Dada Masilo’s The Sacrifice
Inspired by Igor Strawinsky‘s “Le Sacre du Printemps”
Dada Masilo is the dance sensation everybody is talking about: her innovative interpretations of classic stories of the European ballet history tour globally, from “Carmen” to “Swan Lake” and “Giselle.” Masilo’s choreographies open up the well-known stories to current and political topics such as the representation of race, gender, and sexual orientation. Masilo’s newest work will come to Recklinghausen shortly after its premiere in South Africa.
Masilo has always been fascinated by the study of unfamiliar dance forms and fusing these vocabularies with contemporary dance or classical ballet to create a new language. With “The Sacrifice,” she and the dancers are engaged in the study of Tswana dance and rituals. This unique, rhythmic, and expressive dance form is native to the country of Botswana, where it is at times used for storytelling and healing.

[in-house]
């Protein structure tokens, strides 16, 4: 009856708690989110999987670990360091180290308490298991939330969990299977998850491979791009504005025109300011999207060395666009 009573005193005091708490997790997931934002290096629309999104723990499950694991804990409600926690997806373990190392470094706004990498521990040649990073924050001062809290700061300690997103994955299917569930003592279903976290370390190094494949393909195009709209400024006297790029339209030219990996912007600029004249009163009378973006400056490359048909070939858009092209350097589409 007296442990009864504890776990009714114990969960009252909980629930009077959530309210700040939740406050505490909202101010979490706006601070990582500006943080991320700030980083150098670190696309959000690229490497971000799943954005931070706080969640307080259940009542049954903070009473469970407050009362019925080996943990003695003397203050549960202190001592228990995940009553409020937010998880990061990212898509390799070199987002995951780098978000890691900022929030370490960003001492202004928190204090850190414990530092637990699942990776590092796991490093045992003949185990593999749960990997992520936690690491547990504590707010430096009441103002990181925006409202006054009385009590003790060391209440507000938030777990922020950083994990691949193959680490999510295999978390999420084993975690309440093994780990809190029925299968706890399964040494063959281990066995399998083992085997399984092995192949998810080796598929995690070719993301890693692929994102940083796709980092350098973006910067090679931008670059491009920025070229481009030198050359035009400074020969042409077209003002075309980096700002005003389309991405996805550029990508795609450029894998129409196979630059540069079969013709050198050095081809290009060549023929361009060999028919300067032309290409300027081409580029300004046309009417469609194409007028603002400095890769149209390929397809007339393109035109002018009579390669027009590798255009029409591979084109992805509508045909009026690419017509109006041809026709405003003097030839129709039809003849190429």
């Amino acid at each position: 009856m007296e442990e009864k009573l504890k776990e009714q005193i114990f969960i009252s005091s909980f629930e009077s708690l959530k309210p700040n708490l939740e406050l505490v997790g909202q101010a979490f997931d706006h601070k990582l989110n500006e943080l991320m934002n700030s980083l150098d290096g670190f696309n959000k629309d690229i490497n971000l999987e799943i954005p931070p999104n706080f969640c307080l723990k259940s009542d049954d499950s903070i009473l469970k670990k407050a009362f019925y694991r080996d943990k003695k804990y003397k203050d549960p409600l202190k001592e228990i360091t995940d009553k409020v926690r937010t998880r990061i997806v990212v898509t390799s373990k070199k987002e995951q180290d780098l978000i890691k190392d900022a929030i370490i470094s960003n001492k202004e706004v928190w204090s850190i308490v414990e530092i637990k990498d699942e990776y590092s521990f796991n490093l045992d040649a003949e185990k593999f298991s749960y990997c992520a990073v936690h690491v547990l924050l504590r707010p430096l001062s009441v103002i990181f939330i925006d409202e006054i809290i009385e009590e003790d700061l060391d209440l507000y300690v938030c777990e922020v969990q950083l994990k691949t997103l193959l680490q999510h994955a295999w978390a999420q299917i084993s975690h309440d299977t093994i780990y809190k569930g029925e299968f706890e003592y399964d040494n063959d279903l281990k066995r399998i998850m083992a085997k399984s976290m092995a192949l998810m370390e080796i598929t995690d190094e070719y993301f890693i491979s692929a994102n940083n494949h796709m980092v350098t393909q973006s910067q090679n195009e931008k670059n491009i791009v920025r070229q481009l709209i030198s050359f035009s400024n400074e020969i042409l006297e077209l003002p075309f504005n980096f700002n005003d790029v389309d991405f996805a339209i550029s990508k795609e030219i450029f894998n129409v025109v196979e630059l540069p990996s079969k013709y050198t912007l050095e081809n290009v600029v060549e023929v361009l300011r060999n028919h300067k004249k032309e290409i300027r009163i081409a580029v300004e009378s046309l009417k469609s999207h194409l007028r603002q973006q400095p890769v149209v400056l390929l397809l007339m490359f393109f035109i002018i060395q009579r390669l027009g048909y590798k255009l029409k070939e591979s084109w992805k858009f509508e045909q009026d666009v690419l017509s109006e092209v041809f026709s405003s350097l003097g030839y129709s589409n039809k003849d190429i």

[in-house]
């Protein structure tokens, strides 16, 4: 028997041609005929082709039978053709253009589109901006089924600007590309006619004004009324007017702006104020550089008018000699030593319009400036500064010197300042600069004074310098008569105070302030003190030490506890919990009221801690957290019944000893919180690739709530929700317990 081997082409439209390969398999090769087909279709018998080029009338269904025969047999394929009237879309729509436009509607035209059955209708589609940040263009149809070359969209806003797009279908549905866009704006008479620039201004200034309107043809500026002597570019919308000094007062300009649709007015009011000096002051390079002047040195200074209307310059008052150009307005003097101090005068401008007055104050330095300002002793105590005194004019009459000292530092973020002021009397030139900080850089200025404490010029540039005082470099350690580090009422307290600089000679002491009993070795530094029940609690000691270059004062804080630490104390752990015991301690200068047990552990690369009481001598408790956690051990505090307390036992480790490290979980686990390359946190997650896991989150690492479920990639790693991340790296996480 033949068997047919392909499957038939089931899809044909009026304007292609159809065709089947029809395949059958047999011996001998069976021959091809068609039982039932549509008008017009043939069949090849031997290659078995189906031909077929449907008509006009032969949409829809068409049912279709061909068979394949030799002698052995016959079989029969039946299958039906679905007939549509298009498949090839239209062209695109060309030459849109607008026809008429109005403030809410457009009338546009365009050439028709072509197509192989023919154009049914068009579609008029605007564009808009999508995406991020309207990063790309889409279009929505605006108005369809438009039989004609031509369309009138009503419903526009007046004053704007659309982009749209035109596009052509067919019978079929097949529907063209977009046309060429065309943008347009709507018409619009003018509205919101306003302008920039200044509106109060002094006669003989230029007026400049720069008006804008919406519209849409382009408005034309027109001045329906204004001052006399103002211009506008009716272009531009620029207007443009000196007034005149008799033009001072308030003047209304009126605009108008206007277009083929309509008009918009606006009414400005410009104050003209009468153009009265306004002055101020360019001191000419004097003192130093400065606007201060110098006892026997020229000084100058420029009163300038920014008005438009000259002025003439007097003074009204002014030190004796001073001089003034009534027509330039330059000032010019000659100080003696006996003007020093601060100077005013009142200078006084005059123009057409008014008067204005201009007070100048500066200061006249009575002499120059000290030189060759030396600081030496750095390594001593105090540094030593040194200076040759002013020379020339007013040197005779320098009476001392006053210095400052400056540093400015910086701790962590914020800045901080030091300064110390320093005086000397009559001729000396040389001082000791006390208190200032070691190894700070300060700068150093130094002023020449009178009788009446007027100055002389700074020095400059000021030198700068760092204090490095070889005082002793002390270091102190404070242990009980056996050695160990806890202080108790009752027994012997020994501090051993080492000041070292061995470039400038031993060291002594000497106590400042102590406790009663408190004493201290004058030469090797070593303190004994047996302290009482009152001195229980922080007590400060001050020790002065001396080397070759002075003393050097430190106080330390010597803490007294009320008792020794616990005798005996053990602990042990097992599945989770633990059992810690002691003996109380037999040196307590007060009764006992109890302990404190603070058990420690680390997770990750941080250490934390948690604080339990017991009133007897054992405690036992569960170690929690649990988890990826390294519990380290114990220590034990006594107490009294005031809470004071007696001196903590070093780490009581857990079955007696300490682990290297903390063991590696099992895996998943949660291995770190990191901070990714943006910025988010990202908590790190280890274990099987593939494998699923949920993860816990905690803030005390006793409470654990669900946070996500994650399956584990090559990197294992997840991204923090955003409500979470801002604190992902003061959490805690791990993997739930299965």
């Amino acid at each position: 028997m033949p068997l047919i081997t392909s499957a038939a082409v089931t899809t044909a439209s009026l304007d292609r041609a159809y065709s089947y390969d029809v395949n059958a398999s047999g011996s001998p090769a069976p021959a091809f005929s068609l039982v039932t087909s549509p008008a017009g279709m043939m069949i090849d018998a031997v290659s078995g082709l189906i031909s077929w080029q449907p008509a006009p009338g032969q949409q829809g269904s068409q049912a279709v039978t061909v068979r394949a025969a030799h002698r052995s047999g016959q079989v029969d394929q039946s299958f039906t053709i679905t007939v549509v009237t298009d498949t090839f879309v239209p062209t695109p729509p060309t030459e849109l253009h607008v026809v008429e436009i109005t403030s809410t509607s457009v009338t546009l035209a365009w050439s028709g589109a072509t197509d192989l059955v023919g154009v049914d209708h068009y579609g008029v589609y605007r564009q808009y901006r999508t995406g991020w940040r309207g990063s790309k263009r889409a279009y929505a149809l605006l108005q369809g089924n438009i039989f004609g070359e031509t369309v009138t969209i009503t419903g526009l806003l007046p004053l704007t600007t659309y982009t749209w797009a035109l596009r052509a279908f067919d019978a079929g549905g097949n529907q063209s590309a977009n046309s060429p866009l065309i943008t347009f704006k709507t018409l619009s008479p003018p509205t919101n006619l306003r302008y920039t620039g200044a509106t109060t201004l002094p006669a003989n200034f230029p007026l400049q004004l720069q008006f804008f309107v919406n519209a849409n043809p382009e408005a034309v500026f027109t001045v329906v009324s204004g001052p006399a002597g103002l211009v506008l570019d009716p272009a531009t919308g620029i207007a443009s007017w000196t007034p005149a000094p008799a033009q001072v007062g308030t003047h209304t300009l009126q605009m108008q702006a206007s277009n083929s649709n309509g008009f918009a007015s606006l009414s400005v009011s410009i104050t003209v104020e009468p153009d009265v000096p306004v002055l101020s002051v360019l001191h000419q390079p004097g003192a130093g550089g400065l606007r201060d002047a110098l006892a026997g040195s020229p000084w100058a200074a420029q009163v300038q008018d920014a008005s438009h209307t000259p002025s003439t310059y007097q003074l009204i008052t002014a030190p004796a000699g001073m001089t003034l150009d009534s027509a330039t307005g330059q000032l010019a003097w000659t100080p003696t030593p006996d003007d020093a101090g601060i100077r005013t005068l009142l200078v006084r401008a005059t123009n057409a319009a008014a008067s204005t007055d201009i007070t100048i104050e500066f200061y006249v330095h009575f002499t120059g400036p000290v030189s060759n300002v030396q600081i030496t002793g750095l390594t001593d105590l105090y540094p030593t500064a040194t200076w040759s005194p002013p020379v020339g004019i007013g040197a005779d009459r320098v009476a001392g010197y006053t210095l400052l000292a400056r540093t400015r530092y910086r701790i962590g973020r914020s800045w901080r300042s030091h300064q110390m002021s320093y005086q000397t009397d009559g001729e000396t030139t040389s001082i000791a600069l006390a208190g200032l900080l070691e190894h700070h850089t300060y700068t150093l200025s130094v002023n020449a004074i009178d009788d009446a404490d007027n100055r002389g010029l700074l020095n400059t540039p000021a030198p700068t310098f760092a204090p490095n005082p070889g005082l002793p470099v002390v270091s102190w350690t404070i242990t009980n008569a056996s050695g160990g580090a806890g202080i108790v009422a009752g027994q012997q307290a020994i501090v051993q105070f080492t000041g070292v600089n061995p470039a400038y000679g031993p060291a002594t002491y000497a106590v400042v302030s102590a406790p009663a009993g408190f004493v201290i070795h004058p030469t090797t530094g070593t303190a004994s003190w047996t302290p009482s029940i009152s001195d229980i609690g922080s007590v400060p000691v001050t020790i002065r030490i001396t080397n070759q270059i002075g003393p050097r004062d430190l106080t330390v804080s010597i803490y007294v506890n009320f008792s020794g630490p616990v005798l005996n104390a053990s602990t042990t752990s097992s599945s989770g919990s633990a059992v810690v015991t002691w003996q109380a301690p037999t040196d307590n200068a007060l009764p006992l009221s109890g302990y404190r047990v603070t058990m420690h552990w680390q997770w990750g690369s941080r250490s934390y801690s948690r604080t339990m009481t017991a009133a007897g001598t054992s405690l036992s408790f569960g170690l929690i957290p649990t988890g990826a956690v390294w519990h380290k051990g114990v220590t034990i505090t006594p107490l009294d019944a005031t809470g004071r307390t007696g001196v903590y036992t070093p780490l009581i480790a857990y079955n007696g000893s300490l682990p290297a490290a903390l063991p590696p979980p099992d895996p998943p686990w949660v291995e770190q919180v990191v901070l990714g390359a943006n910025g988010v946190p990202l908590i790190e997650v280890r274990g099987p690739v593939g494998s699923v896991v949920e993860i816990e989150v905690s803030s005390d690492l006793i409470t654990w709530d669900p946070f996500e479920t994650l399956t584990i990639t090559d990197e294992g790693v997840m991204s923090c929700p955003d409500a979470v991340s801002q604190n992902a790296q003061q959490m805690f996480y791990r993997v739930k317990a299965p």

Masilo says: “Whilst studying in Brussels, I had the privilege to learn a small section of Pina Bausch’s “The Rite of Spring.” I was intrigued by the complex rhythms of Stravinsky’s score. I am a big fan of rhythms that are challenging. With all my training in dance, I have never until now studied Tswana movement, which is actually the culture of my heritage. So, in creating “The Sacrifice,” I want to explore ritual, what sacrifice meant to the Tswana people then and what it means now. Narrative is very important to me. I want to create a story that is deeper than a chosen maiden dancing herself to death.”
„Gorgeous. Bold, daring, uncompromising and completely enchanting.“ Dance Magazine about „Giselle”